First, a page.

Who’s in the box?
by Mick Rhodes | firstname.lastname@example.org
In June I got a call from a former neighbor in Mar Vista, where I lived from 1997 to 2008, who told me a package had been delivered to my former address.
The voicemail said, “It’s from the Neptune Society, so it must be a relative who’s died.”
My mother left us in 2017. Aside from a portion of her ashes I spread in the ocean up in Cannon Beach, Oregon, she’s in my cupboard. My father has been gone since 2002, and his ashes are in the ground at Riverside National Cemetery.
So, I wondered, who’s in that box?
In the months since, I talked this over with my wife, kids, and relations. No help. My only guess is some relative of mine wanted me to have his or her remains. But who? And … why?
I’m an only child with a tiny family. Except for one hermit-like uncle, my forebears I’m aware of are all gone. My cousins on my mother’s side, which once numbered four, are now three, and I’m only in touch with one and a half of them. Long story. My dad’s side of the family is entirely MIA. Maybe my long-lost cousin Mark had died, and my address is the only one they could find among his effects? The last I heard from Mark was in 2013. He was in Oregon and wasn’t well.
Two Fridays back I had evening music work in Culver City, so I finally pointed my car west and endeavored to solve the riddle.
I pulled up to my former home, once a charming, light-filled 900-square-foot post-war box built in 1947 that held many wonderful memories over the 13 years I was there. The new owner, Jared, an architect, knocked it down after buying it in 2014 and built a stunningly modern, much larger, light-filled showpiece.
He invited me in for a look at the mystery package.
It was immediately apparent there was nobody in that box. It was too small and light to have been ashes. I opened it to reveal a carefully folded American flag, obviously the parting gift from a military funeral. I looked for a note, but there was nothing in there but flag.
Still perplexed, I thanked Jared, took in the familiar waning daylight of my former beach-adjacent property one more time, and skedaddled off to load in for the evening’s show.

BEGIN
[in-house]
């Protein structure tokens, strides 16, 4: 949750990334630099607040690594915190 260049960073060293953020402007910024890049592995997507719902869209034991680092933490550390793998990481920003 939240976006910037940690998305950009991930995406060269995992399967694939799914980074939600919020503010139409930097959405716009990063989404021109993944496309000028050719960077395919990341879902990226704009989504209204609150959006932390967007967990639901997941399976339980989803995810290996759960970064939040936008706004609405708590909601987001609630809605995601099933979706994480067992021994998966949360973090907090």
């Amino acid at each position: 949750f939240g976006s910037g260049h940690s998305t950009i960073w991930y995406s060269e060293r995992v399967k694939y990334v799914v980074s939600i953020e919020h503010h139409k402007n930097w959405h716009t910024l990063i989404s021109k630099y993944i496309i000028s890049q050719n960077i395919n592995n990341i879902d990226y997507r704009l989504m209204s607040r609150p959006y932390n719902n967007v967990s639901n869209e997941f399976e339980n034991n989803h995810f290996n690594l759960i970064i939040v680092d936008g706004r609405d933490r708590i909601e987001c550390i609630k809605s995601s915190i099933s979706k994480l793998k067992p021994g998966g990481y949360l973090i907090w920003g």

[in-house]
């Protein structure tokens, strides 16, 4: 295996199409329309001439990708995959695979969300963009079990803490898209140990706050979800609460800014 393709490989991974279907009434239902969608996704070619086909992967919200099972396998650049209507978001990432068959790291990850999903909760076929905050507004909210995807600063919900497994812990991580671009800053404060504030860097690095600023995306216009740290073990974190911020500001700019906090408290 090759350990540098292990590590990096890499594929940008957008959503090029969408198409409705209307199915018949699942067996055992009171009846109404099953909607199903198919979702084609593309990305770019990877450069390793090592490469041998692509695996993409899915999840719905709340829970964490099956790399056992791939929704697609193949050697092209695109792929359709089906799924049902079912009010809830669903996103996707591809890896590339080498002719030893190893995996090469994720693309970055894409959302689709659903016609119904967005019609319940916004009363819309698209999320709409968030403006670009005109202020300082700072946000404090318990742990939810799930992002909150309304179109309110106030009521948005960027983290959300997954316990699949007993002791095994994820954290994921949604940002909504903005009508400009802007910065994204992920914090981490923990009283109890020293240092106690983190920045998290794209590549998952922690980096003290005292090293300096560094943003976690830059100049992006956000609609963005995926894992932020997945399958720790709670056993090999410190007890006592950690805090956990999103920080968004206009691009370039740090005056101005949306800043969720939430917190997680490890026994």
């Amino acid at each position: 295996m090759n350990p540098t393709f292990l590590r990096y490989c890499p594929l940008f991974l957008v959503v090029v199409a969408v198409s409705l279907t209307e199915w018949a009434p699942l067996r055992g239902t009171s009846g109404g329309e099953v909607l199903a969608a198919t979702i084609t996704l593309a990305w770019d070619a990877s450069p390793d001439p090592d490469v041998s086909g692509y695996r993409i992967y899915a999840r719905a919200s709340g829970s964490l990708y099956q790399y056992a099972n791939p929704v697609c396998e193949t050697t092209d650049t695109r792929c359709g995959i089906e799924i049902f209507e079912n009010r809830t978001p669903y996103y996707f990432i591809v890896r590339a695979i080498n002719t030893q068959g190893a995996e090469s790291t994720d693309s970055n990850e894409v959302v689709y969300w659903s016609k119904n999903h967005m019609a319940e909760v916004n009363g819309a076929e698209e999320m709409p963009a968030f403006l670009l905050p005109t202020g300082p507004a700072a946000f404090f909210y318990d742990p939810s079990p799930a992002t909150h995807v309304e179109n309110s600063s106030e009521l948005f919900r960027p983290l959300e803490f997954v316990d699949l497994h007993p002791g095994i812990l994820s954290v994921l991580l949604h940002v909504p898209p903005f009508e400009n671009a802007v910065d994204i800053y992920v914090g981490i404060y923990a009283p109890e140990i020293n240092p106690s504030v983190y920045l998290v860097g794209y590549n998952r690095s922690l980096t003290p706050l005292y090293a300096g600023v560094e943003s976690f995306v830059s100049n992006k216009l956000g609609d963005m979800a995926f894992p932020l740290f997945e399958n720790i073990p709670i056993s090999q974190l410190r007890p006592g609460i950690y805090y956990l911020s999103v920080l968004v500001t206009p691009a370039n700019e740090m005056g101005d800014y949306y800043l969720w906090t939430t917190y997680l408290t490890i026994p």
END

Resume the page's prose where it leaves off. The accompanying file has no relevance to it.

The next afternoon I had time to inspect the package closely. I unfolded the flag completely. Aside from being quite dried out and straw-like, I found no clues as to its origin. I refolded it and put it back in the box.
That’s when the clue found me: the Riverside, CA postmark was dated August 6, 2002. It was clear then it was the flag from my father’s early August 2002 military funeral at Riverside National Cemetery. Mystery solved!
So why did it take 20 years to arrive?
“We apologize for the extreme delay in delivering the package in question,” wrote United States Postal Service Strategic Communications Specialist Duke Gonzales. “Without specific tracking information it is difficult to determine the cause of the delay. I can share with you, however, that we process and deliver in a timely manner more than 425 million pieces of mail and 25 million packages daily. Occasionally a mail piece or package gets misrouted. The bottom line is that we are committed to delivering every letter and package, no matter how circuitous the route.”
Gonzales declined to speculate on its exact whereabouts for the past two decades but said there was a strong possibility it fell behind a piece of furniture at a USPS facility and rested comfortably until its recent discovery.
However it got here, I’m pleased it did. Though I would have preferred a storyline of family intrigue and previously unknown relations, it was nice to get my father’s dried out, brittle flag after all these years.
The erstwhile package felt like a hereafter smile from a man who was just two years older than I am now when cancer got him. He missed a lot, dying as he did two weeks after my now 20-year-old college junior daughter was born and years before his two additional grandchildren showed up.
Just like the $100 bill from my mom I found behind a picture frame about four years after her death, it seems my parents aren’t done talking. And that’s fine by me. I enjoy these little communiques.
I’m 98% certain they’re just little hiccups in the time/space continuum, but these odd dispatches do me some good in that they spark memories of both of them.
Isn’t that all we hope for, to be remembered?